COBWEB CORNERS: When Teddy Roosevelt came to town

By Mel McFarland

       In 1903 there was a presidential visit to our area. It was Theodore Roosevelt's third or fourth trip to the Pikes Peak Region. The president's train arrived from Denver. It was made up of five cars, a baggage car, a baggage car with a smoking car section (mainly for newsmen traveling with the president), and three Pullman cars - one used exclusively by the president's party. The Colorado Midland even dolled up a special engine for the occasion.
       It was part of a swing through the West. High on the list of activities, was a planned visit to Cripple Creek. The group spent their time in Colorado Springs at the new Antler's Hotel, even though on his previous visits Roosevelt had stayed with friends on North Cascade Avenue. From the front of the hotel, Roosevelt addressed the gathered public: "My friends and fellow citizens: It is a great pleasure to have the chance of being with you again. I know your state and I know your city well. And I am glad to have the chance of returning here." Roosevelt had visited our area almost annually since 1898. In earlier visits, he had hunted big game across various parts of the state.
       It is said that the connection between the name "Teddy" and the Teddy Bear results from his hunting for bear in Colorado. This trip, however, was not a hunting trip. The large crowd that gathered heard him talk on a variety of subjects, including benefits for veterans of the Spanish-American War. After several days in the area he returned to his train, traveled to Pueblo, and continued on to many locations through out the West. This was one of his last visits to the Pikes Peak Region, in May, 1903.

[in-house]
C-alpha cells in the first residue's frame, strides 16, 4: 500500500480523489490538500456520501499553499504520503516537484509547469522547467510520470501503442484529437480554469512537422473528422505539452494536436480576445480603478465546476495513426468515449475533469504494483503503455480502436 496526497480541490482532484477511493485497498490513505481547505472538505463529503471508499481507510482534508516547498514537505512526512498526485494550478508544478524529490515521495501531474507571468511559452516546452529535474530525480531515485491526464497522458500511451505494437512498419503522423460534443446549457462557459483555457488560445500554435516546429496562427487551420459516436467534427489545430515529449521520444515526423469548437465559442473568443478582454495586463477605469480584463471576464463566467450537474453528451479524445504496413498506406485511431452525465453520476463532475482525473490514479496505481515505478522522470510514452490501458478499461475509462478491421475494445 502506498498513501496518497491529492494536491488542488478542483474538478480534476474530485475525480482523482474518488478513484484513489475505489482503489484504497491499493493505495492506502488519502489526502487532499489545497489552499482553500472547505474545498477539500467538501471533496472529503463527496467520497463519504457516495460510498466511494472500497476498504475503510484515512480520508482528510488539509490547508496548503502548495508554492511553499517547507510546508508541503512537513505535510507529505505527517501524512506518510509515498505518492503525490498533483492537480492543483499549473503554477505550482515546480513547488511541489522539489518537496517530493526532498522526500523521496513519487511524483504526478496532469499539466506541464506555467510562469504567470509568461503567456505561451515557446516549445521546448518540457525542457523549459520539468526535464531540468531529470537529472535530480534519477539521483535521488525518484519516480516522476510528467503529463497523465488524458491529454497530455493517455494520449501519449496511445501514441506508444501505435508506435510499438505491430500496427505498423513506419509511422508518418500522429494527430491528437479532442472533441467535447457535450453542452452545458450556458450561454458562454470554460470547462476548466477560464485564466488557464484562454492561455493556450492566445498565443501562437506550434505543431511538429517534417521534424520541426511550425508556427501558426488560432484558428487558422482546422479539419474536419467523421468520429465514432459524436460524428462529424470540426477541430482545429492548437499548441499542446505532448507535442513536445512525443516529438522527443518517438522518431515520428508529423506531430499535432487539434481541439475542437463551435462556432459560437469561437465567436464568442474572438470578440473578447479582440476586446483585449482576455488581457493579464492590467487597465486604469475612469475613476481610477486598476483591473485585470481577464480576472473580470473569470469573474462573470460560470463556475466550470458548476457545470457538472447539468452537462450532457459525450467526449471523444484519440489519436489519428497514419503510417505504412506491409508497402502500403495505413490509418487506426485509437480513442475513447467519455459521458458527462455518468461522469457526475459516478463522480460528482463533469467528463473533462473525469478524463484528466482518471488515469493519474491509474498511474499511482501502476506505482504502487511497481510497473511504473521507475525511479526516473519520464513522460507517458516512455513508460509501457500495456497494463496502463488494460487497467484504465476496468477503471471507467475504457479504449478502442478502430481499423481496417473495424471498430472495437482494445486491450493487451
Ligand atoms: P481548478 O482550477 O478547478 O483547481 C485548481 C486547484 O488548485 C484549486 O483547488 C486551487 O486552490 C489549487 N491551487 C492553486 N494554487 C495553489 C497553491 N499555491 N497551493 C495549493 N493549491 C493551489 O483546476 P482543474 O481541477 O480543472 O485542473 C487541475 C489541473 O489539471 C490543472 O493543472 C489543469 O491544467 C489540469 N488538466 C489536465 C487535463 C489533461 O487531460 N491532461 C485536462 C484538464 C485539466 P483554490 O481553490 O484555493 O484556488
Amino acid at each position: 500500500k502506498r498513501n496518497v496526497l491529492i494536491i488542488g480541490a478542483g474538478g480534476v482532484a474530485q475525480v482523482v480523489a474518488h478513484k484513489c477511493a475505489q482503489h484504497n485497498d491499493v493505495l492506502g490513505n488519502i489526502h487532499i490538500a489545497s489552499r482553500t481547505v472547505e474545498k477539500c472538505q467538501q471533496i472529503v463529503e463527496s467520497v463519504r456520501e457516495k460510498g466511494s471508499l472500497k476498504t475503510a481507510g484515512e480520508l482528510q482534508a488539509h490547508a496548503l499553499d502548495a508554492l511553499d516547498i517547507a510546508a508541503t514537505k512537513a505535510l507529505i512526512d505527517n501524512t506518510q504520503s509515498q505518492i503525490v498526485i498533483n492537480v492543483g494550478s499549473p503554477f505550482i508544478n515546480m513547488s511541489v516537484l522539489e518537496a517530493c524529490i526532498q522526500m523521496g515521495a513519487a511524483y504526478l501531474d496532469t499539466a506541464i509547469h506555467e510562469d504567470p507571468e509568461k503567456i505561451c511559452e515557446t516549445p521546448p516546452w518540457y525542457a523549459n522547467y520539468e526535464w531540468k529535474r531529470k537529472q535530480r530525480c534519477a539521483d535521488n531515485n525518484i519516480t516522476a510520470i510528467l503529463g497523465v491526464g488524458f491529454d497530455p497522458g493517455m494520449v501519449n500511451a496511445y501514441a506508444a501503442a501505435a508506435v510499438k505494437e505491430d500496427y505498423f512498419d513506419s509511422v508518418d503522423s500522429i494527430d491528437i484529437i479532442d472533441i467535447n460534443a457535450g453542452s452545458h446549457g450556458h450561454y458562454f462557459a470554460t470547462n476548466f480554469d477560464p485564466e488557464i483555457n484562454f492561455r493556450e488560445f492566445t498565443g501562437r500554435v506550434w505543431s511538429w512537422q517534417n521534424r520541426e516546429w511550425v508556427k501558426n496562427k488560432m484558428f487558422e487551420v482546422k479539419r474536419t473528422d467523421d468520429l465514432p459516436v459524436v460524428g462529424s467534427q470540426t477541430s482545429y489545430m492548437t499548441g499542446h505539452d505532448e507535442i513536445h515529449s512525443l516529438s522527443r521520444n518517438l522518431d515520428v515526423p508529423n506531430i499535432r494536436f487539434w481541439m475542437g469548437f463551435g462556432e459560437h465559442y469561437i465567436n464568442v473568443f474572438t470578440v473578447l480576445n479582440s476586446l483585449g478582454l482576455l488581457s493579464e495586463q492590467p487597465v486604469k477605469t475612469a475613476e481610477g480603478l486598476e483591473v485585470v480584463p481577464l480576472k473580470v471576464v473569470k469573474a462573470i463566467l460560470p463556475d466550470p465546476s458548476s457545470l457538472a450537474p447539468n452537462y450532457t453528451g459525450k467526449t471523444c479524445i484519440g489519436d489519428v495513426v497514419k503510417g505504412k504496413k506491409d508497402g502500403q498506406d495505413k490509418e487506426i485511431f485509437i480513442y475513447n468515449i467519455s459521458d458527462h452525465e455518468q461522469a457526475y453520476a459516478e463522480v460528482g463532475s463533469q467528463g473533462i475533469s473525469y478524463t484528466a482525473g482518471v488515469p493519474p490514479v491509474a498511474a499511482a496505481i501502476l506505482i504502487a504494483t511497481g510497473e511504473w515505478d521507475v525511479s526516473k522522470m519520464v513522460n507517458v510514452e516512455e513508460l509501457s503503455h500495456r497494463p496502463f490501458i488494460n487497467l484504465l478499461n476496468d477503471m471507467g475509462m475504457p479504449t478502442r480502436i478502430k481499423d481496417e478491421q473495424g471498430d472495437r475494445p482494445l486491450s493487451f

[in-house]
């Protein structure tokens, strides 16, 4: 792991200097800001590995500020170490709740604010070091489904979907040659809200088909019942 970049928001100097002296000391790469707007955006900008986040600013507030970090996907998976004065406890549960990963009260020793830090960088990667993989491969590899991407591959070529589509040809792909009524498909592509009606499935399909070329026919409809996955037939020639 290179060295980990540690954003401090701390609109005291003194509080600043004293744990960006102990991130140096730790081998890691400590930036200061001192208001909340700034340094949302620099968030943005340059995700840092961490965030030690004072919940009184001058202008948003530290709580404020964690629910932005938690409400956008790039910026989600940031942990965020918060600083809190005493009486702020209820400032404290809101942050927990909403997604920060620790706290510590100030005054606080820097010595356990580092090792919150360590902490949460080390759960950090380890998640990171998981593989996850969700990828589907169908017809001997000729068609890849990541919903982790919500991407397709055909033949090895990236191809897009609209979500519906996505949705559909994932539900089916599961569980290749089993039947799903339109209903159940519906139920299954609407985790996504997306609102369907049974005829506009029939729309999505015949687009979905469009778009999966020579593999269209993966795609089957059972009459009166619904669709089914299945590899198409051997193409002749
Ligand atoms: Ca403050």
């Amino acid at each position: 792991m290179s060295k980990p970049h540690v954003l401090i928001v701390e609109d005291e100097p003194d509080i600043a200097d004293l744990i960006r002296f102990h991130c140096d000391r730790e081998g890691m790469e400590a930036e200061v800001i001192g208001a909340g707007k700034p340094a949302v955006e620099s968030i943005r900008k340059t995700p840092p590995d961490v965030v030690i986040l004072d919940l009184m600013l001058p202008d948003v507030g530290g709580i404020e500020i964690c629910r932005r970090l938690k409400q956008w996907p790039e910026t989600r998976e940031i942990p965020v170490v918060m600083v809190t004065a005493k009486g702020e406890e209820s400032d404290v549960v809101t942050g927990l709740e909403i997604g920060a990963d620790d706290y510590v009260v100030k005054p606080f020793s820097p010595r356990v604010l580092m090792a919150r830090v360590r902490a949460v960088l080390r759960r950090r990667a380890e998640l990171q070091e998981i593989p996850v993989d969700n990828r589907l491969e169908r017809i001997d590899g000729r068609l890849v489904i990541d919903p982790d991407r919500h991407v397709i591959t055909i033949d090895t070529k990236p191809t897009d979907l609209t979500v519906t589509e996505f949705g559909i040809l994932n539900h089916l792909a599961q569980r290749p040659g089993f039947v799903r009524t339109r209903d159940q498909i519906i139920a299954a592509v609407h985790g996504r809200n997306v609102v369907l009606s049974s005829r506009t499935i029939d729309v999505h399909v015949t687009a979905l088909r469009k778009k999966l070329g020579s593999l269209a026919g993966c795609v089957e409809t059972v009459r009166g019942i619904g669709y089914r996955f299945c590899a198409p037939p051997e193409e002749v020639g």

Only a week later, things were quite different when a fire on the west slope of Cheyenne Mountain threatened to spread into several areas. At one point, it was thought the fire would burn westward toward Cripple Creek. No sooner had the fire shifted, when it was blown eastward, threatening land owned by prominent lumber interests. It was feared the fire might burn over the top of the mountain and down into Fountain, when it shifted again, this time northward. Fortunately the weather changed and rain and snow doused the flames.